Ann Austin, a renowned leader in higher and international education, was named a University Distinguished Professor by the MSU Board of Trustees in 2019.
The recognition is one of the highest honors that can be bestowed on a Michigan State University faculty member, and is given in acknowledgement of achievements in research, the classroom and the community.
“Being named a University Distinguished Professor was a wonderful surprise,” said Austin in a video produced by WKAR. “Knowing that the work I do makes a difference, and to have that honored by students and colleagues is really meaningful.”
Austin, who joined the Department of Educational Administration in 1991, has a history of transforming teaching and research at MSU and in the College of Education. In 2016, she was named the college’s associate dean for research and in 2019, was appointed MSU’s interim associate provost for faculty and academic staff development. She has been twice-selected to hold the Mildred B. Erickson Distinguished Chair in the Higher, Adult and Lifelong Education (HALE) program.
The first University Distinguished Professor title was given in 1990, and today, more than 70 faculty from across the institution hold the elite honor, including four current faculty from the College of Education.
Individuals holding the professorship receive, in addition to their salary, a stipend of $5,000 per year for five years to support professional activities.
Austin’s research has spanned across many distinctive areas, including improving teaching and learning, creating more inclusive environments in higher education, faculty development across their careers and more.
One example of her expansive and impactful work is the National Science Foundation-funded Center for the Integration of Research, Teaching and Learning (CIRTL), of which Austin is a founding co-principal investigator and co-leader. Its mission is to enhance STEM undergraduate education “through development of a national faculty committed to implementing and advancing evidence-based teaching practices for diverse learners.” CIRTL began in 2003 with only three universities, but has since grown to include nearly 40.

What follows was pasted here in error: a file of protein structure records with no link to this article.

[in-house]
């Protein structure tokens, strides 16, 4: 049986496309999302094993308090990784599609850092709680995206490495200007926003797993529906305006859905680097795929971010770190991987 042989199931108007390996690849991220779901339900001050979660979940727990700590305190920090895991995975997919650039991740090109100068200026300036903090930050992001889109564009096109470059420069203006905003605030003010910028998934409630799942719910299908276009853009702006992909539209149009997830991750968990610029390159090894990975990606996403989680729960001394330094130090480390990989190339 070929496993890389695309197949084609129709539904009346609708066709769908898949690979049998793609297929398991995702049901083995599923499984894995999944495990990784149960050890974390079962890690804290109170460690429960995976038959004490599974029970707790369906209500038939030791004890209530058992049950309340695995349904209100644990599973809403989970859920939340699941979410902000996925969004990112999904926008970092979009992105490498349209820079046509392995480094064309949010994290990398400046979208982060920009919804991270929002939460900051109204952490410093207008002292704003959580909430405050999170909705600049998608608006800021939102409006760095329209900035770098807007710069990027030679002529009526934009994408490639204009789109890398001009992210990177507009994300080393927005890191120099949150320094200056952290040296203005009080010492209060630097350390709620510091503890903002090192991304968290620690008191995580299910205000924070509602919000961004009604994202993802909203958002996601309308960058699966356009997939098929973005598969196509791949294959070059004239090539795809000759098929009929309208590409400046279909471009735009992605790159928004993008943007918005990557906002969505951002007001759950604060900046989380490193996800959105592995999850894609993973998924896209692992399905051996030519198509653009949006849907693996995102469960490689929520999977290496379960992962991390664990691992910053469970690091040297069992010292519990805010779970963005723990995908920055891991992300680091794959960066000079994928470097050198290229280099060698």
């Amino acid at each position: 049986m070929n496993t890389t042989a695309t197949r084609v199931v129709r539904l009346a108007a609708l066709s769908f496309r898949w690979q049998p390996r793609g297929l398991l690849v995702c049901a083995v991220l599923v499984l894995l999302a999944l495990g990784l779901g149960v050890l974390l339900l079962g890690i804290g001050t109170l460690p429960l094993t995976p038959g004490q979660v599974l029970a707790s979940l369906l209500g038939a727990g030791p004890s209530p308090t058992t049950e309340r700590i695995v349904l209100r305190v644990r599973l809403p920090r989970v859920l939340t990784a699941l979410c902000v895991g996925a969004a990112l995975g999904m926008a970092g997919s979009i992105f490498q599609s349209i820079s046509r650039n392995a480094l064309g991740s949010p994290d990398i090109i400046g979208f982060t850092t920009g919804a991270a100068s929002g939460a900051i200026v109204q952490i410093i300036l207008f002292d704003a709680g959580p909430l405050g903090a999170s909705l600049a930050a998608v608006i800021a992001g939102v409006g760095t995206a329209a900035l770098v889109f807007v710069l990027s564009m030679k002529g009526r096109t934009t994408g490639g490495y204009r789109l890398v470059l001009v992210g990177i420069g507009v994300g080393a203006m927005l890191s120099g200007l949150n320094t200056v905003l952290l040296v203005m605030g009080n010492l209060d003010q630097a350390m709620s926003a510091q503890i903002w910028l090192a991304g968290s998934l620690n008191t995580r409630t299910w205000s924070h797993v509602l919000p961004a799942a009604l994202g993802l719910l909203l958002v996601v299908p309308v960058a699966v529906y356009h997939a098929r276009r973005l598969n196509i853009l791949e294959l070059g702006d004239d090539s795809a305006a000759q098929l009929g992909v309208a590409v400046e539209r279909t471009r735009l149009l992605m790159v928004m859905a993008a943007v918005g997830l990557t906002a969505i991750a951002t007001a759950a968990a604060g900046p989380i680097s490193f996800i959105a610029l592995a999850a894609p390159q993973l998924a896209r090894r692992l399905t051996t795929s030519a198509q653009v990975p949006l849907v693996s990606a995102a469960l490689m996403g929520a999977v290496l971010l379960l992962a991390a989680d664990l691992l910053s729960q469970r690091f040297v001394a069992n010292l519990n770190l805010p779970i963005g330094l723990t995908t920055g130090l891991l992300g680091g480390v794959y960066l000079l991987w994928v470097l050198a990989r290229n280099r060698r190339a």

Separately, in 2017, Austin received $2.7 million in funding from the National Science Foundation (NSF) to support multi-year projects improve undergraduate STEM education.
Austin is the co-chair of the Roundtable for Systemic Change in Undergraduate STEM Education, an initiative sponsored by the National Academies of Sciences, Engineering and Medicine. The group includes national leaders across education, government and organizations who are committed to supporting national reform in undergraduate STEM education.
She has also worked in and with colleagues and MSU students in South Africa for more than two decades with the goal of improving higher education.
Austin’s legacy as a leader includes serving as president of the Association for the Study of Higher Education (ASHE)—from which she earned a Research Achievement Award in 2019—and program director in the Division of Undergraduate Education at NSF. She is also a Fellow of the American Educational Research Association (AERA).
Her honors also include a Lifetime Achievement Award from the Comparative and International Education Society and, in 2019, a Distinguished Woman in Higher Education Award from the MI American Council on Education (ACE) Women’s Network.
“I’m deeply honored to be recognized by a distinguished group of women. The organization is filled with uplifting, talented women who are dedicated to higher education,” Austin said of the ACE award. Several other awardees are MSU alumnae (see below).
“I’ve had the good fortune to work with many such colleagues at MSU, nationally and internationally. I’ve hardly done anything without collaboration: When we work together, we all shine.”
Historical honors from ACE
The MI ACE Women’s Network has many MSU connections, including a number of HALE alumnae who have or currently are serving on the Board of Directors. Several previous recipients of the Distinguished Women Leadership Award are College of Education graduates, and include:
- 2015: Roberta Teahen, M.A. ’74 and Ph.D. ’00 (HALE)
- 2014: Rene Shingles, Ph.D. ’01 (Kinesiology)
- 2010: Kathleen Wilbur, M.A. ’12 and Ph.D. ’18 (HALE), the executive vice president for government and external relations at MSU
- 2010: Martha Warfield, Ph.D. ’79 (Counseling & Personnel Services)
- 2004: Barbara Mieras, Ph.D. ’90 (College & University Administration)
Changing US higher education
Austin has also worked with the National Science Foundation’s (NSF) ADVANCE program, which is dedicated to creating a more inclusive environment for women and people of color, particularly in STEM fields. Along with her research colleagues, she has studied strategies and interventions that advance systemic organizational change to foster these types of environments. Learn more on their findings with the StratEGIC Toolkit.